Why Biden’s New OSHA Order is a Win for Safety Science
United States President Joe Biden released an Executive Order on January 21st, 2021, addressing a need to review, coordinate and prioritize worker protections for the COVID-19 pandemic.
In conjunction with key government agencies, there will be a review and re-issue of proposals and guidelines to set the safety standard for workers.
The order can be paraphrased as follows:
- Evaluate current protections in place to combat spread of COVID-19
- Review COVID-19 guideline enforcement efforts and modify accordingly
- Launch a national program to improve OSHA enforcement efforts for COVID-related infractions and worker protections
- Inform workers and their representatives of their rights under applicable law
- Ensure consistent implementation of revised standards across states, unions, community organizations
- Develop special COVID-19 guidance for specific industrial environments (e.g. mines, coal, metal or non-metal workers)
This executive order underscores the importance of safety measures as critical to the workplace — and prioritizes the broad dissemination of information to keep the workforce informed about their rights and responsibilities. Further, guidance will be tailored to each of the states, unions, community organizations and specific industrial environments where they matter most. This will have a positive impact on those respective safety cultures.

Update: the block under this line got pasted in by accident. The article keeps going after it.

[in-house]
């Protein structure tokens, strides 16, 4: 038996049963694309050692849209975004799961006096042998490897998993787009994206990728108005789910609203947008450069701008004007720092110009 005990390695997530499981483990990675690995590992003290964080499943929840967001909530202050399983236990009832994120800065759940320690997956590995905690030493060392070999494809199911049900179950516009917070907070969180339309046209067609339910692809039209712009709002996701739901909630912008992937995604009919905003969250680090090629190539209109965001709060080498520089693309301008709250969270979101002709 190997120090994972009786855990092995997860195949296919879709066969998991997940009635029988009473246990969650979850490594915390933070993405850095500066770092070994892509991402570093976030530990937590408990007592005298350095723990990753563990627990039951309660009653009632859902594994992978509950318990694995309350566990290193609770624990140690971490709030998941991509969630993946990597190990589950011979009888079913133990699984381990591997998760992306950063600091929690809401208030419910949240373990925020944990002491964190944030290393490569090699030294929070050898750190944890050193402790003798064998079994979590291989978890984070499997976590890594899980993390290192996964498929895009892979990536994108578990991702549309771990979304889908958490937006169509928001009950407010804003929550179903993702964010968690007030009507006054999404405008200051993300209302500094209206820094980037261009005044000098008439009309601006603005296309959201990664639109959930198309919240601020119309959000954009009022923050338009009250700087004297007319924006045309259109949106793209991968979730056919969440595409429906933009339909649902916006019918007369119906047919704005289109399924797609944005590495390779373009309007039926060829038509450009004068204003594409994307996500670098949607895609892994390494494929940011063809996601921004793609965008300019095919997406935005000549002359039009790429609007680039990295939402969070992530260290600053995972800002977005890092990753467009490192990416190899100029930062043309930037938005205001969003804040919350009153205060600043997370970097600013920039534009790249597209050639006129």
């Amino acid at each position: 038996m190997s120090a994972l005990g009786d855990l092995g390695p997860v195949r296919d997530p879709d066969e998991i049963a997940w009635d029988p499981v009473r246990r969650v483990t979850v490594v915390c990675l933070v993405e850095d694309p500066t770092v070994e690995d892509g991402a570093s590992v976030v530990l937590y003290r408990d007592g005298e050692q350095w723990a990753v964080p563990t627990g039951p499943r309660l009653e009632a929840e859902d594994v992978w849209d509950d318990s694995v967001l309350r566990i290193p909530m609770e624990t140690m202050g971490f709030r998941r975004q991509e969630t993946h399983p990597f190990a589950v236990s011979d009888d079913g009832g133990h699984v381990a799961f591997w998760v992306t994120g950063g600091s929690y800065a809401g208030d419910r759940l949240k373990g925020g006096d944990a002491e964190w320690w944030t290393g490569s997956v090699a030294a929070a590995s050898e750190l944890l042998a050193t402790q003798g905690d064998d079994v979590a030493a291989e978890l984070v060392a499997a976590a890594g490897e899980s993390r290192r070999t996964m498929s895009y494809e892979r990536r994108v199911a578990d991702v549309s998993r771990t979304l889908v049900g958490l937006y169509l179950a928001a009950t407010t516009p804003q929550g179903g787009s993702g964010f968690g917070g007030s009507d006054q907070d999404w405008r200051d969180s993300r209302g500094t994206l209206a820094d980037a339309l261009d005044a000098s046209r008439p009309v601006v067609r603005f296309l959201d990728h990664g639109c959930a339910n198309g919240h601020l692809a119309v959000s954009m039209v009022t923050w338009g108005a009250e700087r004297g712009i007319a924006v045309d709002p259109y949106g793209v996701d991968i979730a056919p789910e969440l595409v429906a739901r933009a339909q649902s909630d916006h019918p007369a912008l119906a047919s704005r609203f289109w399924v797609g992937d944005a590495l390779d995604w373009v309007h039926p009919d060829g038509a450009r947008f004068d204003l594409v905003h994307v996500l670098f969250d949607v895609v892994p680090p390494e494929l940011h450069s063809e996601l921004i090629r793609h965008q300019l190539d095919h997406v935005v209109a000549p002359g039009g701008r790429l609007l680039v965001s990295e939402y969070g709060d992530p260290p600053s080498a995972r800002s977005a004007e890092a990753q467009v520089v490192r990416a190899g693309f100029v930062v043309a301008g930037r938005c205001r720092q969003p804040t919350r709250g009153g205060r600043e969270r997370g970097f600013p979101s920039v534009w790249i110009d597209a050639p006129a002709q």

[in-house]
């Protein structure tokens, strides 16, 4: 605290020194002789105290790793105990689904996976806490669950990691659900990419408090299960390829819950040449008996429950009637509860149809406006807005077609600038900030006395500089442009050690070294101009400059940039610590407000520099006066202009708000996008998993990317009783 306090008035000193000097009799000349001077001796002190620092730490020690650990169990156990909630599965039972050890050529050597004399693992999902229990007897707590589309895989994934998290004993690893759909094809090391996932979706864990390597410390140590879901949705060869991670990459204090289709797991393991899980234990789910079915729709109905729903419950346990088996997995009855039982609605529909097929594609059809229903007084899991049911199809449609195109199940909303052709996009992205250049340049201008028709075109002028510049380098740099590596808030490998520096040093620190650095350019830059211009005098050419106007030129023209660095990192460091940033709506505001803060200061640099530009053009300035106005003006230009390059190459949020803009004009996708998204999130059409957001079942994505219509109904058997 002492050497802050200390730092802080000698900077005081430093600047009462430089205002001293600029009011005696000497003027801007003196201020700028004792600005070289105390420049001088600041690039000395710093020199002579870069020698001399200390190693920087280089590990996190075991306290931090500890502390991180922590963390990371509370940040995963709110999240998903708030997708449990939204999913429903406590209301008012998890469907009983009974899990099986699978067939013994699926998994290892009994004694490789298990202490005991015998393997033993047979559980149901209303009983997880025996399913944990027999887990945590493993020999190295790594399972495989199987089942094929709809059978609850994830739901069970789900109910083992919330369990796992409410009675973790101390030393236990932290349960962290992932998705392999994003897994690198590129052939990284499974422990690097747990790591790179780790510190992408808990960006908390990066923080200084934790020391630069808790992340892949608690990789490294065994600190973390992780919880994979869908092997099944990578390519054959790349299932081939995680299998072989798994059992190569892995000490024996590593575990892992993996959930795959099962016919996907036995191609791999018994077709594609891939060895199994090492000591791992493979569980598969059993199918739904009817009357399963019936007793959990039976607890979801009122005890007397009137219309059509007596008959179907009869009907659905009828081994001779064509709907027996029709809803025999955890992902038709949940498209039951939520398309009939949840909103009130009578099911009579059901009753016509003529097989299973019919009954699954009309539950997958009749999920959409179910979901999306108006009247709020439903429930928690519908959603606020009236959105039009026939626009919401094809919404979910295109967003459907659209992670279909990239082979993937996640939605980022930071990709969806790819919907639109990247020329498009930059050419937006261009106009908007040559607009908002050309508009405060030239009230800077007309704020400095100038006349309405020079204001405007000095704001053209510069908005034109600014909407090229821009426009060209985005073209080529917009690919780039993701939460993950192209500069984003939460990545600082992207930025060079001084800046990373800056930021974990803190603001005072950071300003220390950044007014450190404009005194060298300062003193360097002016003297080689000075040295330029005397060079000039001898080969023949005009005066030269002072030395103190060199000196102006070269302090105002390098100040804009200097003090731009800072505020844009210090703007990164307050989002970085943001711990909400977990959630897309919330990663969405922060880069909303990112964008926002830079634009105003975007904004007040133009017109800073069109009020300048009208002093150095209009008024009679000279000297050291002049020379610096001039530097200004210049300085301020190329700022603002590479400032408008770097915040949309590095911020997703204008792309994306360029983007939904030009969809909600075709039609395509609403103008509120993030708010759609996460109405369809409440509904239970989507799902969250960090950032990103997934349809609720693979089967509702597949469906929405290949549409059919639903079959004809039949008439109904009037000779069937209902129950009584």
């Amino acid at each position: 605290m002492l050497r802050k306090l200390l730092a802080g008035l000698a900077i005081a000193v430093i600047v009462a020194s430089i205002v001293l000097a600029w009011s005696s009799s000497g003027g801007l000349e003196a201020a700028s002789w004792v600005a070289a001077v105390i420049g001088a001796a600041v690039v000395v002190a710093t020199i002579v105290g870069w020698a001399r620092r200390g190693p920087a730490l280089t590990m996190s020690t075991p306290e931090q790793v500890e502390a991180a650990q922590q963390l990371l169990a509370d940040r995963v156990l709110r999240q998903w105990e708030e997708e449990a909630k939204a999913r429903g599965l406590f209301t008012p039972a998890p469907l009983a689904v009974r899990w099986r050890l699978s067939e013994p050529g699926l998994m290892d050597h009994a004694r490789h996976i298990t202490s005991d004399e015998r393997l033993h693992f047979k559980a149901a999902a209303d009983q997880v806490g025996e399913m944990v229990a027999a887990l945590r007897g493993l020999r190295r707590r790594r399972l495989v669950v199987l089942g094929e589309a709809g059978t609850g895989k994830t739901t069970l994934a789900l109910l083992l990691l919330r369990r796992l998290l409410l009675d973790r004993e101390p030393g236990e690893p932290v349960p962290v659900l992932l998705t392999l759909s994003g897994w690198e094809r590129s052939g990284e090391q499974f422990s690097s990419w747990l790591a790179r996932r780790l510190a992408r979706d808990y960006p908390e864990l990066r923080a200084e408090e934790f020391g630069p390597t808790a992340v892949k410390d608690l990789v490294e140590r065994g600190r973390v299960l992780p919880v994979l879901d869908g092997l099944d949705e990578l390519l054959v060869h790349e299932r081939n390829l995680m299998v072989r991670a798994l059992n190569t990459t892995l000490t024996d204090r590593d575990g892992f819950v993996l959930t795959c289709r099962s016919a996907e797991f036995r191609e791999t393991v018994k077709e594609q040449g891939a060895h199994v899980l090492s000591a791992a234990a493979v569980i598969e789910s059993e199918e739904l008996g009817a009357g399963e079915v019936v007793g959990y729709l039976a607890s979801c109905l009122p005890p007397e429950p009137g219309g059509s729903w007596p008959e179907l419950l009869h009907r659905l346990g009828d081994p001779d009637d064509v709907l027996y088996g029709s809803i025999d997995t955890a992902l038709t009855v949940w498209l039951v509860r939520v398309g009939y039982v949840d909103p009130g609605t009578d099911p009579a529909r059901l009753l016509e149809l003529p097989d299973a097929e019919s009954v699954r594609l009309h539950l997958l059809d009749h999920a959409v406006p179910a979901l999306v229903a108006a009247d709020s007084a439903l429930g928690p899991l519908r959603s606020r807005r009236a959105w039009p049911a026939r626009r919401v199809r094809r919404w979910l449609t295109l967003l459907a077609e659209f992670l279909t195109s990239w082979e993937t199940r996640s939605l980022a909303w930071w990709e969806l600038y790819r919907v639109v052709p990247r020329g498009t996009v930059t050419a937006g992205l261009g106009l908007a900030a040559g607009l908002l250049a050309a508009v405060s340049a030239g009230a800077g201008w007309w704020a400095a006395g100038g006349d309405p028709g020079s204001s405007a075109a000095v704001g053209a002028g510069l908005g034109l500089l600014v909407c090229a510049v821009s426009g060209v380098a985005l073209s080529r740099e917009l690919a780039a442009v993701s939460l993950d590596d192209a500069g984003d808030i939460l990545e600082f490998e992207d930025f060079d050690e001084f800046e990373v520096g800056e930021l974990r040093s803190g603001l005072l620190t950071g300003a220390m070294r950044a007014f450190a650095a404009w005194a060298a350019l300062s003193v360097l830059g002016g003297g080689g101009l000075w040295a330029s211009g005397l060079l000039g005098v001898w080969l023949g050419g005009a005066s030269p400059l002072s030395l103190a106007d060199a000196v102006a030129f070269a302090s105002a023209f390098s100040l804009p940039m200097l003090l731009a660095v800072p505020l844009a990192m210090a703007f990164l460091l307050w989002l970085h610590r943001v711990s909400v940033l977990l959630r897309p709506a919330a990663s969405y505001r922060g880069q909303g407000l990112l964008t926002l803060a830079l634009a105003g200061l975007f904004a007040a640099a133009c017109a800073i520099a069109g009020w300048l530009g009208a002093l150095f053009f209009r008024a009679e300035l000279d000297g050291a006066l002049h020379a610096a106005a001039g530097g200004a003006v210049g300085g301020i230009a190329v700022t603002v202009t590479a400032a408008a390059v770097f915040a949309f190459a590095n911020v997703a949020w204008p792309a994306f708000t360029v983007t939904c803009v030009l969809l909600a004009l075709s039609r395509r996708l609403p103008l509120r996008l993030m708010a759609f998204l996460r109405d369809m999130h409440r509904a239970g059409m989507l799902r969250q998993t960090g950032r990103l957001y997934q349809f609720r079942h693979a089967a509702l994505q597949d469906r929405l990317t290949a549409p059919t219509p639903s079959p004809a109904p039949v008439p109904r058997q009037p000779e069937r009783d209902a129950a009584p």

At StrongArm Technologies, we witness the power of socializing safety information as a way to make lasting change every day. We believe in the value of ongoing feedback and data transparency to improve the safety of the workplace, and appreciate the clear, science-forward language of the order, which reads, in part:
“The Federal Government must take swift action to reduce the risk that workers may contract COVID-19 in the workplace. That will require issuing science-based guidance to help keep workers safe from COVID-19 exposure, including with respect to mask-wearing; partnering with State and local governments to better protect public employees; enforcing worker health and safety requirements; and pushing for additional resources to help employers protect employees.”
The nature of unbiased scientific data informs everyone’s choices. A critical component of this is transparency. Transparency allows multiple stakeholders to discuss where risks lie, and how to solve them. Removing information asymmetry to make room for a consistent, transparent ‘safety language’ makes a substantive difference in the workplace.
Let the data lead.